When Sandra Bullock undresses in Gravity, she reveals less a body than a machine. This is workflow cinema
In Gravity’s 90-plus minutes of screen time, Sandra Bullock’s body sheds hardly any fluid. Ninety minutes without vomiting. Ninety minutes without pissing, shitting, or breaking more than the lightest, most perfunctory sweat. Exceptions: a small spot of blood, easily forgotten, and a few tears, far more memorable. Bullock cries demurely, but she has to: Her face is just the backdrop for the scene’s real action. For as she cries, the invisible hands of a few hundred animators slowly peel each CGI tear off her face and launch the quivering orbs towards the audience — who are tempted, against all reason, to reach out and touch them.
Like many things in Alfonso Cuarón’s film, the airborne tears are both beautiful and inaccurate. “Tears wouldn’t float off of your eyes and face,” former astronaut Scott Parazynski explained when he fact-checked the film for New York Magazine’s blog. Tears would cling to Bullock's eyes and form pools around them. Surface tension in zero gravity is “the strongest force up there.” It can turn an astronaut’s body against her. As Parazynski says, “it would be scary if you were to lose your cookies in the middle of a space walk.” Your vomit would stay glued to your face; “you could actually be blinded.”
New astronauts often experience intense nausea while acclimating to zero gravity, and in the first few minutes of Gravity, Bullock’s character complains that she can hardly keep her lunch down. Yet she seems to forget her stomach the moment the plot sweeps her into a series of involuntary somersaults and leaps. Of all the troubles Bullock faces, her own body is rarely one of them. Like most action heroes, she’s immune to the baser functions that plague the rest of us. While we slip out of the theater to use the restroom, our onscreen proxy continues her struggles uninterrupted. This is a standard Hollywood omission. But in Gravity, it generates a glaring scientific error. After Bullock takes shelter in the International Space Station, she wiggles out of her heavy spacesuit to reveal what she wears underneath: not much.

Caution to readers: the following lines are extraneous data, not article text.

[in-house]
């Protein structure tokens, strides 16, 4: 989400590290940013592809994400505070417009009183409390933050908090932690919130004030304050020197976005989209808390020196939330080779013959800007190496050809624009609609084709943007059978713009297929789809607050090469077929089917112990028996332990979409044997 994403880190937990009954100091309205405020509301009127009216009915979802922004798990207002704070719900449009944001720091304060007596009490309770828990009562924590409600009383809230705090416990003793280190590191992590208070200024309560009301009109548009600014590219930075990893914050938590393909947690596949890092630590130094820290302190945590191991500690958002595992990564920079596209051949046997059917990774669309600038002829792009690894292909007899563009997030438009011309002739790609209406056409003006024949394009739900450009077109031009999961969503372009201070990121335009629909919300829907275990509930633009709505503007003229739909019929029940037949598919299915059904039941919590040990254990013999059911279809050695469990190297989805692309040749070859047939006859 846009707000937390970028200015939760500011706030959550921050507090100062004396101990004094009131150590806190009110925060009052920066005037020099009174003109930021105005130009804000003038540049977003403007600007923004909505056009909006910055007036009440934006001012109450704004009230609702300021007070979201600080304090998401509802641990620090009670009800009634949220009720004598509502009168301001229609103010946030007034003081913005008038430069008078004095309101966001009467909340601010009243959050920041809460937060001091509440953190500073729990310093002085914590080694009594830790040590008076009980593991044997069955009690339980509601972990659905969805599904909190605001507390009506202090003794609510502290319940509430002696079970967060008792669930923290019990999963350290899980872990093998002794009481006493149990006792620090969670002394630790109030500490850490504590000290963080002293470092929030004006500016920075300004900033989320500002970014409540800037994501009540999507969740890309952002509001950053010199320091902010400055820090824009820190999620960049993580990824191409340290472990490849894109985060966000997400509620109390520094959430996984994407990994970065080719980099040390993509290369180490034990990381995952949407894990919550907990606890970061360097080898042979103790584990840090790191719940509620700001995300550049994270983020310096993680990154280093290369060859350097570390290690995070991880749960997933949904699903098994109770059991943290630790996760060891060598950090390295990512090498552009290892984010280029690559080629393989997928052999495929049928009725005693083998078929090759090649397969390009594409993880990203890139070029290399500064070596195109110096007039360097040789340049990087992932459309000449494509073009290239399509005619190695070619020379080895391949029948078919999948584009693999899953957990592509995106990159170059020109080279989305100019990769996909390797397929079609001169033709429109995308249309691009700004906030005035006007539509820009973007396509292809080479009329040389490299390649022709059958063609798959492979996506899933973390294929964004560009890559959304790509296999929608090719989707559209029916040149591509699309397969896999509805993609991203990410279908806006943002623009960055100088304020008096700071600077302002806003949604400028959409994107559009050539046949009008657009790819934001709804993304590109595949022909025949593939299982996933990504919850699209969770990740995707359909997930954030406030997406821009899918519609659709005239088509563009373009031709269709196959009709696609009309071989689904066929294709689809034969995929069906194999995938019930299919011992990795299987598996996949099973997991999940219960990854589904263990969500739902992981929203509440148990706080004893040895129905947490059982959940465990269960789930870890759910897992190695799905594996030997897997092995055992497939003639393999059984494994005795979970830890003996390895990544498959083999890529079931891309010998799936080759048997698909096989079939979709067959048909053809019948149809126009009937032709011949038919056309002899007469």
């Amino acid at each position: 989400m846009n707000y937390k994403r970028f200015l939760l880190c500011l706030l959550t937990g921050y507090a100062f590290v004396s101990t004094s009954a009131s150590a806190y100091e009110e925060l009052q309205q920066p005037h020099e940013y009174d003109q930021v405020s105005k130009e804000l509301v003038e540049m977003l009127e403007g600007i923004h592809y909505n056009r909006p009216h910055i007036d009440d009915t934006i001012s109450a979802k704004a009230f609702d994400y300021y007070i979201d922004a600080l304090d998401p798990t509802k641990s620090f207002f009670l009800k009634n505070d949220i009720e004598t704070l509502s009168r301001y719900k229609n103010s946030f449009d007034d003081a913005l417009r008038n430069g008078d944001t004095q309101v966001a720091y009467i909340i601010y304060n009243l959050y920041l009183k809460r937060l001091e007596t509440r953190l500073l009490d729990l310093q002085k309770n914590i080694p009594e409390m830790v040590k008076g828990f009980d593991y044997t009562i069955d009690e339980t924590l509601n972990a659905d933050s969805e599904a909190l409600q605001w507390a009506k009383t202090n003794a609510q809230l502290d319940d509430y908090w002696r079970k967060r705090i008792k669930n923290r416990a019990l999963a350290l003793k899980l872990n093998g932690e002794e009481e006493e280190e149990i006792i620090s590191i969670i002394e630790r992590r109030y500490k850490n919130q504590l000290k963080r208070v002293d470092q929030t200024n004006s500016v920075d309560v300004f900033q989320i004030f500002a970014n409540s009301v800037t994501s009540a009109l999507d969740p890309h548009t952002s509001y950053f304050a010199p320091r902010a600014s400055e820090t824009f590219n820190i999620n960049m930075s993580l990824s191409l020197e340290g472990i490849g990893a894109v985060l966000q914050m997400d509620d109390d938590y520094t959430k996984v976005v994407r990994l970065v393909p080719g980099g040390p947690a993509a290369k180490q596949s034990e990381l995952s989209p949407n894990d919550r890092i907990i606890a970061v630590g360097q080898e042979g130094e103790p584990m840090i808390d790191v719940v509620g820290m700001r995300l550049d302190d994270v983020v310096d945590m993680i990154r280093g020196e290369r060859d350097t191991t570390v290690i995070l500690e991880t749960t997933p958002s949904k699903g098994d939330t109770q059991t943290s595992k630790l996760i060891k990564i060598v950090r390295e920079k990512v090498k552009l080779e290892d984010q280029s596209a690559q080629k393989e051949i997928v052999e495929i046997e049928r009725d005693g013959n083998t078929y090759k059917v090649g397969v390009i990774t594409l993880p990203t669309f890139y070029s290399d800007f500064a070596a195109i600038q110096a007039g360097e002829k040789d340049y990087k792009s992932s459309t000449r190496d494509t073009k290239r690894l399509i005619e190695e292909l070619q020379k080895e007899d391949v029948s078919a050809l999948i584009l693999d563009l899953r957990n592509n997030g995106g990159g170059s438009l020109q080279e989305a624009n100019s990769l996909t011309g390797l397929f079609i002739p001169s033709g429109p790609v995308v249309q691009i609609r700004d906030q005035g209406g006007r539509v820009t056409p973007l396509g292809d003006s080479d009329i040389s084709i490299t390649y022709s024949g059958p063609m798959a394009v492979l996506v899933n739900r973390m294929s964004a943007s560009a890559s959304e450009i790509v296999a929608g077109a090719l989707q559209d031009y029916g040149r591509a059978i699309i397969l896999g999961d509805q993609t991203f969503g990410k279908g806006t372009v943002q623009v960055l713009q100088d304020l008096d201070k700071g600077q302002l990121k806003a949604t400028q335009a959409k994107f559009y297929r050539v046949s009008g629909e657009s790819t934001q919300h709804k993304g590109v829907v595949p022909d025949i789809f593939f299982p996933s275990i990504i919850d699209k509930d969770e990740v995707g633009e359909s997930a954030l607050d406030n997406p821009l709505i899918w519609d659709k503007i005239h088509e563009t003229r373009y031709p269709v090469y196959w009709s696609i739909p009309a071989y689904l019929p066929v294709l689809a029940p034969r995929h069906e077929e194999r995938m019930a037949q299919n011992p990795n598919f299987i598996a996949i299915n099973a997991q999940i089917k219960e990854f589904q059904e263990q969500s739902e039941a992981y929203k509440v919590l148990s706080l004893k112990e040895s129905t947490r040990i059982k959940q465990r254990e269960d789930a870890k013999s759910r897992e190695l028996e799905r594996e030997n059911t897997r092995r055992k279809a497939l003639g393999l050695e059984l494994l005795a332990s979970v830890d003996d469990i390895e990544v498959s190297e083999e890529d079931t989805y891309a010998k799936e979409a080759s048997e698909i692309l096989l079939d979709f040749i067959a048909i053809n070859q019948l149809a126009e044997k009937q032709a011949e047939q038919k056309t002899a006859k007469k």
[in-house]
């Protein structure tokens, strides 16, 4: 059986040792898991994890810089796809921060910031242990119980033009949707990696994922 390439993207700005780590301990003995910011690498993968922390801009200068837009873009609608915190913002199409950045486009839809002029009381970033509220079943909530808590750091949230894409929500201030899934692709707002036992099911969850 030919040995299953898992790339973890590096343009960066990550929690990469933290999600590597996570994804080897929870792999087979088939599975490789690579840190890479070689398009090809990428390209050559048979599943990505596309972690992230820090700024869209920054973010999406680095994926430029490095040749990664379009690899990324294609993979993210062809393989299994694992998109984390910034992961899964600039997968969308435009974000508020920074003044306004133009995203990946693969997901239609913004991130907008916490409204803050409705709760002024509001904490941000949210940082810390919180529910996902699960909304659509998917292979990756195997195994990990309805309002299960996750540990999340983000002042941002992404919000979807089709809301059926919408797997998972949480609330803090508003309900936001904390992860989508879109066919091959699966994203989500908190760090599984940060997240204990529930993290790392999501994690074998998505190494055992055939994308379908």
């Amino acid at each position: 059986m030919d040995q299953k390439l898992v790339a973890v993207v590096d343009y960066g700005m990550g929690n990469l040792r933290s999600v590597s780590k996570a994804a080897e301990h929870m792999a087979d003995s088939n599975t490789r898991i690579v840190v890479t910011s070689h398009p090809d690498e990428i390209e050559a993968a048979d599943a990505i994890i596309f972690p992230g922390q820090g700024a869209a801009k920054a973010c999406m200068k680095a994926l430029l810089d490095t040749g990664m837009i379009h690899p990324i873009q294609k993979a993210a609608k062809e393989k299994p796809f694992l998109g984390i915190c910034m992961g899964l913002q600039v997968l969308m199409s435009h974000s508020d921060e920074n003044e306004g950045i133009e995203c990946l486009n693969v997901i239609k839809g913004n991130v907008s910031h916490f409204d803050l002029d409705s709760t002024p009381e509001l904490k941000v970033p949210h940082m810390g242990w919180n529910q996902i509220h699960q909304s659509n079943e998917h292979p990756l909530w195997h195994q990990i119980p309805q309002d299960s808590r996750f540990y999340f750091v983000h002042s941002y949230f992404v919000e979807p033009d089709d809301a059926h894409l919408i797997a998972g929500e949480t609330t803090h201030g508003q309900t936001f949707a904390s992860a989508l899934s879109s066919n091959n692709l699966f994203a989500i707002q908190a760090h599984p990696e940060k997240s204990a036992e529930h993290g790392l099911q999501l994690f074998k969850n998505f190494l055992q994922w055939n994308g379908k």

“She would be wearing an adult diaper,” Cuarón admits. “Obviously, we chose not to do that.” Cuarón censored not only the diaper, but also the thick, insulated long underwear that clothe astronauts on space-walks. Why? “It’s a movie!” Some reviews offer formal justifications for Bullock’s bare skin: It makes her seem vulnerable and child-like; it helps along a few heavy-handed metaphors about rebirth. It’s also easy on the eyes. “She came out in this form-hugging Lycra underwear,” Parazynski told Vulture, “which I must say looked good.” When another astronaut, Chris Hadfield, complained about the underwear on Conan O’Brien, the late-night host lifted an eyebrow and made a joke of it: “I think Hollywood made the right call on that one.” Time’s Jeffery Kluger argued that some scientific inaccuracies are “beside the point” — especially when the scene in question serves up Bullock as “perfectly toned, perfectly lovely, zero-g eye candy.” In the postfeminist idiom of magazine journalism, it apparently reads as progressive to lavish praise on the physique of an accomplished 49-year-old woman. Better her than Her; at least Bullock has a body. “Her body was sick,” Juli Weiner wrote in Vanity Fair.